The Long Canoe


The sacred conch is blown

calling for the children of the long canoe.

Signaling to the ancients to retrace their star charts

back to that first route in quest of a new home.

The Polynesian pioneers survived their long voyage on fermented breadfruit while trolling for fish, conserving precious freshwater. 

Conveying the significance of Hawaii’s first embrace, inviting them to her pristine shore to worship, plant, and multiply. 

Construct their shelters on her virgin beaches, sow their seeds in her volcanic soil,

build tidepools to breed fish. The winter rains germinating their slips, cuttings, and tubers to grow beneath the endless summer sun;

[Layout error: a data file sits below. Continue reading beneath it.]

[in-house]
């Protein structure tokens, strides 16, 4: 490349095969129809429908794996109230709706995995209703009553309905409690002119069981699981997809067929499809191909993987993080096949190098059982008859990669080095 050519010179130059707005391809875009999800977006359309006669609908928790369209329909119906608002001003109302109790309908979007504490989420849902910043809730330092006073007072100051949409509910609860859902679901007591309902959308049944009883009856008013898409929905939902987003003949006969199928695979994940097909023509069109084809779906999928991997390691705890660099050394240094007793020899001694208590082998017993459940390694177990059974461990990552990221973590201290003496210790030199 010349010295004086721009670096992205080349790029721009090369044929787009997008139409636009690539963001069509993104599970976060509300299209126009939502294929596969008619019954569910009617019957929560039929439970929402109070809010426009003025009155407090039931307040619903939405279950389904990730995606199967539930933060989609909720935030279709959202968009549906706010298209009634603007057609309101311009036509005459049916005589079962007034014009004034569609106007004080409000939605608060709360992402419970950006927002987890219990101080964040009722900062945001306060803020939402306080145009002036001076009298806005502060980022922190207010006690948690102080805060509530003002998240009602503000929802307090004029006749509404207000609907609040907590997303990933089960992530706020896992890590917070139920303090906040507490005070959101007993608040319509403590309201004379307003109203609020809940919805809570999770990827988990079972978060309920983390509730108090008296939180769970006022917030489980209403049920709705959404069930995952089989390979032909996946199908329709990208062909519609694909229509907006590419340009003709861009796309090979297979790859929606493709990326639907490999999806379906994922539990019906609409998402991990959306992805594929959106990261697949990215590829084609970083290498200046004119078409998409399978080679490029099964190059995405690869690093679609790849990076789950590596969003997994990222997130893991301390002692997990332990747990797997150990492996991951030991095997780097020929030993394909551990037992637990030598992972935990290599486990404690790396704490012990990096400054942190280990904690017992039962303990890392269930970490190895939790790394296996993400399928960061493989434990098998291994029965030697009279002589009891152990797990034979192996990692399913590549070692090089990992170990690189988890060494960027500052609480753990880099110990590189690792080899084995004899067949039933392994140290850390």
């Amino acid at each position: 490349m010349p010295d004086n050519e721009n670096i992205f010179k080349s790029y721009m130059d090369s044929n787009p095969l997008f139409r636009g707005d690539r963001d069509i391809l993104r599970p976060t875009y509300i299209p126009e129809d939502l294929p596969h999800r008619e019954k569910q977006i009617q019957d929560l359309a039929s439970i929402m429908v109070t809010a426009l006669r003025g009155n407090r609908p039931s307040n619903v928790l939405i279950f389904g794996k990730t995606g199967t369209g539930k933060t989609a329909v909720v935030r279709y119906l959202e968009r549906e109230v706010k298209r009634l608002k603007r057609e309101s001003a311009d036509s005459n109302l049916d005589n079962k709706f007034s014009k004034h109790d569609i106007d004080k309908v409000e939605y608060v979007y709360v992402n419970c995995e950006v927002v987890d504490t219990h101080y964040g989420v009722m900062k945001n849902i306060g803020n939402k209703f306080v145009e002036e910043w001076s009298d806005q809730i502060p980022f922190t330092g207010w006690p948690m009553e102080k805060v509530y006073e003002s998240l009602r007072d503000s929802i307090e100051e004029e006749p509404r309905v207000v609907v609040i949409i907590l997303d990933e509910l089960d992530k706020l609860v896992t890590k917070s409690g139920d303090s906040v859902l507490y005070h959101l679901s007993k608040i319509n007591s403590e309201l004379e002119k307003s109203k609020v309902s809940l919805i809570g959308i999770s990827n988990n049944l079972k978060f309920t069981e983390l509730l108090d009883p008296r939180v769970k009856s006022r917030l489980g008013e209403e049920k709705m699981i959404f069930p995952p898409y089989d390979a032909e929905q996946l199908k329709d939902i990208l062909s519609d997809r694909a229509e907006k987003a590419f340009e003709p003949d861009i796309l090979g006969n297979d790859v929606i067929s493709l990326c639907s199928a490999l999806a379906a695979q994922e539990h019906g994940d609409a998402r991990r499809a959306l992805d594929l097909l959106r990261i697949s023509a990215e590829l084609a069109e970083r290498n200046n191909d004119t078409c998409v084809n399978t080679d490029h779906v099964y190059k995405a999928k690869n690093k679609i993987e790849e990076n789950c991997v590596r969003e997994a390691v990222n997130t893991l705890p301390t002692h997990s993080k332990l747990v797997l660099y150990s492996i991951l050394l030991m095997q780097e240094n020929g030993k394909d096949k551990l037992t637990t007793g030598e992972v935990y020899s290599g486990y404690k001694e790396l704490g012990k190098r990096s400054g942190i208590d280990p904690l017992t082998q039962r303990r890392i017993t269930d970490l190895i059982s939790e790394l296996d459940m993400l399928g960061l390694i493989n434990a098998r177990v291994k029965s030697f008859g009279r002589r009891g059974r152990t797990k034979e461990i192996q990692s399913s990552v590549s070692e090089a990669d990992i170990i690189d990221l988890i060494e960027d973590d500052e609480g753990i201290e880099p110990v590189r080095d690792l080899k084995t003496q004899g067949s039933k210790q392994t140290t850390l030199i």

all suggestive of the original garden.

And they flourished, isolated from the outside world.

Unhappily, The Fates had a different plan.

Releasing the harbinger of a terrible god

to infect Hawaiian shores

offering only sickness and death.

Their precious garden under siege. 

Kinsmen of the dead roiled. For

measles, whooping cough, and influenza had taken thousands.

Frantic, shaken and aroused,

Hawaiians chanted, calling upon the ancient gods.

Summoning Namaka and Kanaloa goddess and lord of the oceans. 

But it is too late.

The futures advance undaunted. 

Kanaloa valiant King cannot thwart their Monarch.

Alas, Destiny has mocked them all

as in that other Eden. And as the heavens roll back their shroud, they blink little comfort down upon the descendants, increasing the birth pangs of that novel dawn. 

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